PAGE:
عنوان مقاله [English]
Introduction: Karela (also known as Bitter melon or bitter gourd) is a tropical annual plant of the Cucurbitaceae family with the scientific name Momordica charantia. Due to the plant's complex chemical structure, industrial production of many of its useful compounds is not feasible. Therefore, propagation using in vitro culture technology is an efficient method for increasing these valuable compounds by optimizing various factors and compounds in the culture medium. Various factors, including plant hormones, genotype, and temperature, as well as the plants' response to in-vitro activities, as well as the response of plant cells and tissues to hormonal balance during cultivation and propagation, influence the success of in vitro organogenesis. In general, the control of differentiation processes depends on the presence of auxin and cytokinin, as well as their equilibrium and interaction, which results in the production of aerial parts and roots. Traditional medicine recognizes karela as a distinctive and valuable plant due to the presence of its valuable constituents. Using various techniques such as gas chromatography (GC) and mass spectrometer, some of these compounds have been measured, identified, and introduced in extracts of cell suspension, root, leaf, and fruit.
Materials and Methods: In order to study the micropropagation of Karela plant, certified seeds were obtained from the DURGA company in Chandigarh (India) and transferred to the University of Zabol's tissue culture laboratory. The seeds were washed with running water and a few drops of liquid dish soap for 15 minutes before being rinsed three times with distilled water. under a laminar airflow hood, seeds were immersed in 70% ethanol for 60 seconds, followed by 0.1% mercuric chloride for 240 seconds, and then rinsed in distilled water. Calluses obtained from the optimal combination were transferred to culture medium containing varying concentrations of BAP (1, 2, 3, and 4 mg/L). The cultures were incubated at 28°C with 2000 to 2500 lux of light and a 12-hour light/12-hour dark cycle.
In order to determine the secondary metabolites, plant extract, cell suspension, roots, leaves, and fruits were ground with liquid nitrogen and subjected separately to ethanol (96%) and distilled water for 72 hours. Using GC-MS, the Compounds of ethanolic extracts from control samples and tissue culture treatments were identified (Agilent, USA). On the basis of the results-obtained curve, the presence of secondary compounds in various plant parts was determined. The experiment was conducted using a completely random design with three replications, and the data were analyzed using SPSS 22 software. The F test was used to analyze variance, and the Duncan's multiple range test was used to compare means at a 5% probability level.
Results and Discussion: Induction of callus from germinated seeds began after 10 days in MS medium containing various concentrations of 2,4-D (1, 2, 3, 4, 5, and 6 mg/L), whereas no callus was induced in the absence of 2,4-D. There was a significant difference between these treatments in terms of callus production, with the highest callus induction occurring at 3 mg/L 2,4-D.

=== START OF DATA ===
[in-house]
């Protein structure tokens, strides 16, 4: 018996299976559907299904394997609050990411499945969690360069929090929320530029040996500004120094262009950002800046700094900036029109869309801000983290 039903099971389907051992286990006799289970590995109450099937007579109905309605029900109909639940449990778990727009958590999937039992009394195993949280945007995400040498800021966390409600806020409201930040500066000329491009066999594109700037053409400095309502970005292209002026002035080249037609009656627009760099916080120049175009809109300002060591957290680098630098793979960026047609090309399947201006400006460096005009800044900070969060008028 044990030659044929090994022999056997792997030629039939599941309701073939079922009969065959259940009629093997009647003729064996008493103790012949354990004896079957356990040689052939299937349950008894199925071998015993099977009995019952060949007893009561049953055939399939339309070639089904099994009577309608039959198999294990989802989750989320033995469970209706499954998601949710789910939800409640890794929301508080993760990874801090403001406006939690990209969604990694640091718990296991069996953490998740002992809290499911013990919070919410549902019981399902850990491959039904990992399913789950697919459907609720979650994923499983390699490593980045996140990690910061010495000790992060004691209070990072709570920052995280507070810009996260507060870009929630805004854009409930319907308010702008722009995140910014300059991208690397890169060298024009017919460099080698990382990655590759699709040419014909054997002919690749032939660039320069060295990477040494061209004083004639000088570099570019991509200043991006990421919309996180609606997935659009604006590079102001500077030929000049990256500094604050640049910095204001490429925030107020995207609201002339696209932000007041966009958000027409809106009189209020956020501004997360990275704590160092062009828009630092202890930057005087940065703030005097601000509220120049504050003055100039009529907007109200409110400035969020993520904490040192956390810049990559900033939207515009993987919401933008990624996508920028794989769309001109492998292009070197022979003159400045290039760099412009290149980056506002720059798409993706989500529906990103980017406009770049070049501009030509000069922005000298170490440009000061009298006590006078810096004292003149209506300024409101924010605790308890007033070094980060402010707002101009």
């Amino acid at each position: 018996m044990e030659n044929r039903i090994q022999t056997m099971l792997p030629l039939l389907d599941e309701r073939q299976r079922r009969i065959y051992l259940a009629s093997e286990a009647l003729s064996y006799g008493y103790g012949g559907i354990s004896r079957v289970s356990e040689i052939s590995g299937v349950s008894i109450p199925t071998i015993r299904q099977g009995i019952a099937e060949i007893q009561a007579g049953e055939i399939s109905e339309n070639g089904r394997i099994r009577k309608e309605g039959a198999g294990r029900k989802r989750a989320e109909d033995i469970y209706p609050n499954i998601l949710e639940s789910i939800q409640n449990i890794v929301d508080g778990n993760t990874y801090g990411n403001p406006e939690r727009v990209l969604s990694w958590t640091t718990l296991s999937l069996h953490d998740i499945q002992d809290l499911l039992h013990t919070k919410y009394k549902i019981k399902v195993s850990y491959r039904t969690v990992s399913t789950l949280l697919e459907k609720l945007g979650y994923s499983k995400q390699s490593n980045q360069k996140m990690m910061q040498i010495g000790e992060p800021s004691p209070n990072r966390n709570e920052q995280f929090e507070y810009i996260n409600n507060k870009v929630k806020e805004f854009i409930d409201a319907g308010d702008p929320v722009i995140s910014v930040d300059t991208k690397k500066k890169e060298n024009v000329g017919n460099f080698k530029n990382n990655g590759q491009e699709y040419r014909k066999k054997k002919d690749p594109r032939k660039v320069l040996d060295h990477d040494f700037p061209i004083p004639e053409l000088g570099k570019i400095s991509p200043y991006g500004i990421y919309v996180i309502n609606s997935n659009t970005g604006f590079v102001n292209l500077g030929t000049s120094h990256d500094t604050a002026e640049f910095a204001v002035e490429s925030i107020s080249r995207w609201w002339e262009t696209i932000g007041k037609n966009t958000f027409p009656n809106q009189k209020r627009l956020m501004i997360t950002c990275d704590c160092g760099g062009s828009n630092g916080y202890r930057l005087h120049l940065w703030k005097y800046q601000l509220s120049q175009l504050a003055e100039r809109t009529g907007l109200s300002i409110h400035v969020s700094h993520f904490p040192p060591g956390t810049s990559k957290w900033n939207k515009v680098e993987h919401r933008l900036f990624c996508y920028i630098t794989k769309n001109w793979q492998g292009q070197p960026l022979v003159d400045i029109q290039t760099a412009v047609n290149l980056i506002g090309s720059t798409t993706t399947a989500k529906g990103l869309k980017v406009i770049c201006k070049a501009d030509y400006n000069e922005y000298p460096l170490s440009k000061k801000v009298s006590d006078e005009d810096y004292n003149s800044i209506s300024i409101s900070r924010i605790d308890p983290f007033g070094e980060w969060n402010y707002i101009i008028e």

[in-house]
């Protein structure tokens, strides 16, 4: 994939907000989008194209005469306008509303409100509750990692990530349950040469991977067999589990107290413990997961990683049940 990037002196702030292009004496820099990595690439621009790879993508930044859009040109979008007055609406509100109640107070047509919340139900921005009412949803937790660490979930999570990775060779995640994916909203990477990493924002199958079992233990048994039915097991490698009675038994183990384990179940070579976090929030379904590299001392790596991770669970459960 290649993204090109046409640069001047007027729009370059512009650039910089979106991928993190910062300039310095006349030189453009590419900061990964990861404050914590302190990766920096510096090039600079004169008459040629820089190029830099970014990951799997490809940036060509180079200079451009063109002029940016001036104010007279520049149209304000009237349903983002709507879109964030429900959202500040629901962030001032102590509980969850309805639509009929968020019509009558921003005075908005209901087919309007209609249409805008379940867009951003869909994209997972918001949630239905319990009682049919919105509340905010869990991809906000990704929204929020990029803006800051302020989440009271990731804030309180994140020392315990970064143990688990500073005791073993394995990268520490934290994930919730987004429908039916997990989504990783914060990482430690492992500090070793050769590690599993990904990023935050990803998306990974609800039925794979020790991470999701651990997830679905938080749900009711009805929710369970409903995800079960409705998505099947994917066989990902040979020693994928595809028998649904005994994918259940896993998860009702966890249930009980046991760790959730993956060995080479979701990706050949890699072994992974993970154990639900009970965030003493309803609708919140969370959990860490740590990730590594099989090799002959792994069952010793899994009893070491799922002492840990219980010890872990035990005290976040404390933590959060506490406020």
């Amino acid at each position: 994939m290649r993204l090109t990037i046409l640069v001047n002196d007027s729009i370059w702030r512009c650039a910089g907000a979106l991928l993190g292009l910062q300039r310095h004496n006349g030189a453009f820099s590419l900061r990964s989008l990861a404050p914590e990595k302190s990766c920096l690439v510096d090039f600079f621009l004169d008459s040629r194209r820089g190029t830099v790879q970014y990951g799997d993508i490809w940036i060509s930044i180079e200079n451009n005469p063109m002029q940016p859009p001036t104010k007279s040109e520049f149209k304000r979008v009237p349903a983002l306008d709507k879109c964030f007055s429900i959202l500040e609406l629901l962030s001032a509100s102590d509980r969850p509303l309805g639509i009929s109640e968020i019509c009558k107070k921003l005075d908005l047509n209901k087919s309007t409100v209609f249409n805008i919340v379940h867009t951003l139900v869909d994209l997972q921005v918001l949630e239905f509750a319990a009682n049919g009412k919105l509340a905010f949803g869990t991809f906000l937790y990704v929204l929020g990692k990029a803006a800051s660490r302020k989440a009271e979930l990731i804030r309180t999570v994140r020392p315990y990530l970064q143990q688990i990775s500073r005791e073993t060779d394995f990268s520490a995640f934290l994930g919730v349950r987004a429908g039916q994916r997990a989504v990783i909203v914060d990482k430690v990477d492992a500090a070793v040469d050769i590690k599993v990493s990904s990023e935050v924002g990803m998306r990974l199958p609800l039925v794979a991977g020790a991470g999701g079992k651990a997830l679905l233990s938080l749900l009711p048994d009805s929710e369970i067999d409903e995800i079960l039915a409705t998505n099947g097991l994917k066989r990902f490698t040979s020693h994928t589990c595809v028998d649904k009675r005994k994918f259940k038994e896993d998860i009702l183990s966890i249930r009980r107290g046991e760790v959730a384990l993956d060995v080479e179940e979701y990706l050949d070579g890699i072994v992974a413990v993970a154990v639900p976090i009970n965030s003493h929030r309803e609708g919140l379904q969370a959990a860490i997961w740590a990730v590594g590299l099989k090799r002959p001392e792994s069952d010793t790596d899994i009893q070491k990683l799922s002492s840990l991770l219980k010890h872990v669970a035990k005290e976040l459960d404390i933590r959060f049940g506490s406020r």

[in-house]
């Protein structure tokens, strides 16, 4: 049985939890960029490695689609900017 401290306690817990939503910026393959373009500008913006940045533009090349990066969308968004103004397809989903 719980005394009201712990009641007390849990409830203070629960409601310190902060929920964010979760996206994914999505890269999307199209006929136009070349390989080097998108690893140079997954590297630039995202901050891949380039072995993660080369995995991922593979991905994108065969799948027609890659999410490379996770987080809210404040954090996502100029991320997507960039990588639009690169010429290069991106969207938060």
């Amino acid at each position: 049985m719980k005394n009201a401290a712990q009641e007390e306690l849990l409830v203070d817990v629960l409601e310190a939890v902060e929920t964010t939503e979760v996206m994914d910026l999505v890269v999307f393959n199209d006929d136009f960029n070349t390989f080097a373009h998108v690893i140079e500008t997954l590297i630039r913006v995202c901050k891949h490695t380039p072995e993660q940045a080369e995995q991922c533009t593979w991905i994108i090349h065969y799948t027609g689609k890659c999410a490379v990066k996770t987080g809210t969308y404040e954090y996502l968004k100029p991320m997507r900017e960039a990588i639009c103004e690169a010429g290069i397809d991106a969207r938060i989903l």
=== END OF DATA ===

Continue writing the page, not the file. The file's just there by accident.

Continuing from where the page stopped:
Calluses obtained from the best concentration of 2,4-D were transferred to regeneration MS medium containing different concentrations of BAP and NAA (0.1mg/L). The results showed that the number of stems per callus increased with increasing amounts of BAP, up to 2 mg/L, and the highest number of stems per callus was obtained in the culture medium containing 2 mg/L BAP. Due to the inhibitory effects of this growth regulator on the regeneration process, The addition of BAP at concentrations greater than 2 mg/L decreased the rate of shoot regeneration.
The evaluation of secondary metabolites revealed that the highest concentration of active substances (46 compounds) was found in the fruits of plants grown in tissue culture, which may be due to the physiological changes of the plant as well as the presence of numerous precursors in the in vitro culture medium. This issue can be caused by the ripening of the plant as well as the natural inherent process of transferring effective substances from other organs to the fruit in the fruit filling phase.
Conclusion: The use of 3 mg/L 2,4-D led to the highest percentage of callus formation, and 2 mg/L BAP led to the highest percentage of regeneration, according to the results. Among the various explants, including leaves, roots, and fruits, it was discovered that the fruit contained the greatest number of secondary metabolites and, due to its high performance, can serve as a significant source for extracting effective substances. In addition, the roots had the highest concentration of effective substances, making them a suitable platform for investigating the role of the compounds used in the culture medium on the type, concentration, and extraction of effective substances, and aiding in a proper understanding of the tissue culture and micropropagation effects on the over-expression and formation of secondary metabolites in karela plants.